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Boyce/DiPrima 10th ed, Ch 3.

6:
Variation of Parameters
Elementary Differential Equations and Boundary Value Problems, 10 th edition, by William E. Boyce and Richard C. DiPrima, ©2013 by John Wiley & Sons, Inc

• Recall the nonhomogeneous equation


y  p(t ) y  q(t ) y  g (t )
where p, q, g are continuous functions on an open interval I.
• The associated homogeneous equation is
y  p(t ) y  q(t ) y  0
• In this section we will learn the variation of parameters
method to solve the nonhomogeneous equation. As with the
method of undetermined coefficients, this procedure relies on
knowing solutions to the homogeneous equation.
• Variation of parameters is a general method, and requires no
detailed assumptions about solution form. However, certain
integrals need to be evaluated, and this can present difficulties.
Example 1: Variation of Parameters (1 of 6)

• We seek a particular solution to the equation below.


y  4 y  3 csc t
• We cannot use the undetermined coefficients method since
g(t) is a quotient of sint or cost, instead of a sum or product.
• Recall that the solution to the homogeneous equation is
yC (t )  c1 cos 2t  c2 sin 2t
• To find a particular solution to the nonhomogeneous
equation, we begin with the form
y(t )  u1 (t ) cos 2t  u2 (t ) sin 2t
• Then
y(t )  u1(t ) cos 2t  2u1 (t ) sin 2t  u2 (t ) sin 2t  2u2 (t ) cos 2t
• or
y(t )  2u1 (t ) sin 2t  2u2 (t ) cos 2t  u1(t ) cos 2t  u2 (t ) sin 2t
Example 1: Derivatives, 2nd Equation (2 of 6)

• From the previous slide,


y(t )  2u1 (t ) sin 2t  2u2 (t ) cos 2t  u1(t ) cos 2t  u2 (t ) sin 2t
• Note that we need two equations to solve for u1 and u2. The
first equation is the differential equation. To get a second
equation, we will require
u1(t ) cos 2t  u2 (t ) sin 2t  0
• Then
y(t )  2u1 (t ) sin 2t  2u2 (t ) cos 2t
• Next,
y(t )  2u1(t ) sin 2t  4u1 (t ) cos 2t  2u2 (t ) cos 2t  4u2 (t ) sin 2t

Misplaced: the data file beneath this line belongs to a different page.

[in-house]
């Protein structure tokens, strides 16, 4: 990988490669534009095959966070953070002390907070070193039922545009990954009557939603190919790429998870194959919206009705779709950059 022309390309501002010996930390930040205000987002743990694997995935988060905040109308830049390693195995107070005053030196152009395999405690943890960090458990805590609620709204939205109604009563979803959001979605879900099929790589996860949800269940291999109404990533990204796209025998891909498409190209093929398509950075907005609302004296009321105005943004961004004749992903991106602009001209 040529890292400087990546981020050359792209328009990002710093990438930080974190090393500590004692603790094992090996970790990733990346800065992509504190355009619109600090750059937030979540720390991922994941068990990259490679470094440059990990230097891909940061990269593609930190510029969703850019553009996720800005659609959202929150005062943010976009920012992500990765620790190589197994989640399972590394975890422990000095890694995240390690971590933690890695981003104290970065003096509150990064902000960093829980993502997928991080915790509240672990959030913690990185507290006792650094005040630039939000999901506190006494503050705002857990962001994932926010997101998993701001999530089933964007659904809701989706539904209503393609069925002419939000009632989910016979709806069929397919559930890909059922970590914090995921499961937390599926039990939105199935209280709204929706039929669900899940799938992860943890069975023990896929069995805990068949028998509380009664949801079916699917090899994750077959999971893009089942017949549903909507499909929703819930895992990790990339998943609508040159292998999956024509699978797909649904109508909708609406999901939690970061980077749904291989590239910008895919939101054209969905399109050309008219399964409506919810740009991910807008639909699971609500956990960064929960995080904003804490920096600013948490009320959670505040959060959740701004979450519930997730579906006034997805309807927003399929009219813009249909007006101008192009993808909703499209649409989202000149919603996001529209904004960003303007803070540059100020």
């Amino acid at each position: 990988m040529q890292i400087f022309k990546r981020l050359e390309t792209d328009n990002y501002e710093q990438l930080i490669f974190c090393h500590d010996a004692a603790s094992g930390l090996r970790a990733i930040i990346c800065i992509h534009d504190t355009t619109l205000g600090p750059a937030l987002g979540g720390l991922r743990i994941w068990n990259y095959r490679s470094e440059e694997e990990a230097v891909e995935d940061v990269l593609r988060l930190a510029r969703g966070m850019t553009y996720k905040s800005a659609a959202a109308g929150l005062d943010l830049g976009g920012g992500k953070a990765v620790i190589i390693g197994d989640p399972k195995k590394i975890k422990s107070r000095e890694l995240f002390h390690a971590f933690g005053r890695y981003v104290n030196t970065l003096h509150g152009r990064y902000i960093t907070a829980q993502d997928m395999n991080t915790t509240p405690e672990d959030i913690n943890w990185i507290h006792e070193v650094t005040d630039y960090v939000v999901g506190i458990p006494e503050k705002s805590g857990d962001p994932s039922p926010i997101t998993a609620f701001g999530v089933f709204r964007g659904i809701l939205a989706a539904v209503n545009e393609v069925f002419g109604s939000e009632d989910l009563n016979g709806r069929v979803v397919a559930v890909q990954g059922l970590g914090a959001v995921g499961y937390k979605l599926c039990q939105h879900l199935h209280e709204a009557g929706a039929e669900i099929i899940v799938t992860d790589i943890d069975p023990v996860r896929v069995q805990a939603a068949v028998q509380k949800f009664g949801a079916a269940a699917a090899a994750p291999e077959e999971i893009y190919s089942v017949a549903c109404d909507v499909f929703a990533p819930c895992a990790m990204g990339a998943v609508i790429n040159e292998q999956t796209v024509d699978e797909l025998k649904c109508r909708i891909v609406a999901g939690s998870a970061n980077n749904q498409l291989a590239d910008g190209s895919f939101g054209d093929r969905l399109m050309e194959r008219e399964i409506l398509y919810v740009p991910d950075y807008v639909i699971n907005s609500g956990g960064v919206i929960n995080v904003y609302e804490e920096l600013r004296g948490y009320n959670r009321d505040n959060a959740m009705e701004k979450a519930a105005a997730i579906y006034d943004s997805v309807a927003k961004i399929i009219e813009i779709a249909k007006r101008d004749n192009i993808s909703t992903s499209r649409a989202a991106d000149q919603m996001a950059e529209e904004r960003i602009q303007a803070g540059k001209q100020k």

Example 1: Two Equations (3 of 6)

• Recall that our differential equation is


y  4 y  3 csc t
• Substituting y'' and y into this equation, we obtain
 2u1 (t ) sin 2t  4u1 (t ) cos 2t  2u2 (t ) cos 2t  4u2 (t ) sin 2t
 4u1 (t ) cos 2t  u2 (t ) sin 2t   3 csc t
• This equation simplifies to
 2u1(t ) sin 2t  2u2 (t ) cos 2t  3 csc t
• Thus, to solve for u1 and u2, we have the two equations:
 2u1 (t ) sin 2t  2u2 (t ) cos 2t  3 csc t
u1 (t ) cos 2t  u2 (t ) sin 2t  0
Example 1: Solve for u1' (4 of 6)

• To find u1 and u2 , we first need to solve for u1 and u2


 2u1 (t ) sin 2t  2u2 (t ) cos 2t  3 csc t
u1 (t ) cos 2t  u2 (t ) sin 2t  0
• From second equation,
cos 2t
u2 (t )  u1 (t )
sin 2t
• Substituting this into the first equation,
 cos 2t 
 2u1 (t ) sin 2t  2  u1 (t )  cos 2t  3 csc t
 sin 2t 
 2u1 (t ) sin 2 2t   2u1 (t ) cos 2 2t   3 csc t sin 2t


 2u1 (t ) sin 2t   cos 2t   3
 2 2
  2 sin t cos t 
 sin t 
u1 (t )  3 cos t
Example 1: Solve for u1 and u2 (5 of 6)

• From the previous slide,


cos 2t
u1 (t )  3 cos t , u2 (t )  u1 (t )
sin 2t
• Then
 cos 2t   1  2 sin 2 t  1  2 sin 2 t 
u2 (t )  3 cos t    3 cos t    3 
 sin 2t   2 sin t cos t   2 sin t 
 1 2 sin 2 t  3
 3    csc t  3 sin t
 2 sin t 2 sin t  2
• Thus
u1 (t )   u1 (t )dt    3 cos tdt   3 sin t  c1
3  3
u2 (t )   u2 (t )dt    csc t  3 sin t dt  ln csc t  cot t  3 cos t  c2
2  2
Example 1: General Solution (6 of 6)

• Recall our equation and homogeneous solution yC:


y  4 y  3 csc t , yC (t )  c1 cos 2t  c2 sin 2t
• Using the expressions for u1 and u2 on the previous slide, the
general solution to the differential equation is
y (t )  u1 (t ) cos 2t  u2 (t ) sin 2t  yC (t )
3
 3 sin t cos 2t  ln csc t  cot t sin 2t  3 cos t sin 2t  yC (t )
2
 3 cos t sin 2t  sin t cos 2t   ln csc t  cot t sin 2t  yC (t )
3
2
  3

 3 2 sin t cos 2 t  sin t 2 cos 2 t  1  ln csc t  cot t sin 2t  yC (t )
2
3
 3 sin t  ln csc t  cot t sin 2t  c1 cos 2t  c2 sin 2t
2
y  p(t ) y  q(t ) y  g (t )
Summary y (t )  u1 (t ) y1 (t )  u2 (t ) y2 (t )

• Suppose y1, y2 are fundamental solutions to the homogeneous


equation associated with the nonhomogeneous equation
above, where we note that the coefficient on y'' is 1.
• To find u1 and u2, we need to solve the equations
u1 (t ) y1 (t )  u2 (t ) y2 (t )  0
u1 (t ) y1 (t )  u2 (t ) y2 (t )  g (t )
• Doing so, and using the Wronskian, we obtain
y2 (t ) g (t ) y (t ) g (t )
u1 (t )   , u2 (t )  1
W  y1 , y2 (t ) W  y1 , y2 (t )
• Thus
y2 (t ) g (t ) y (t ) g (t )
u1 (t )    dt  c1 , u2 (t )   1 dt  c2
W  y1 , y2 (t ) W  y1 , y2 (t )
Theorem 3.6.1

• Consider the equations


y  p(t ) y  q(t ) y  g (t ) (1)
y  p(t ) y  q(t ) y  0 (2)
• If the functions p, q and g are continuous on an open interval I,
and if y1 and y2 are fundamental solutions to Eq. (2), then a
particular solution of Eq. (1) is
y2 (t ) g (t ) y1 (t ) g (t )
Y (t )   y1 (t )  dt  y2 (t )  dt
W  y1 , y2 (t ) W  y1 , y2 (t )

and the general solution is


y(t )  c1 y1 (t )  c2 y2 (t )  Y (t )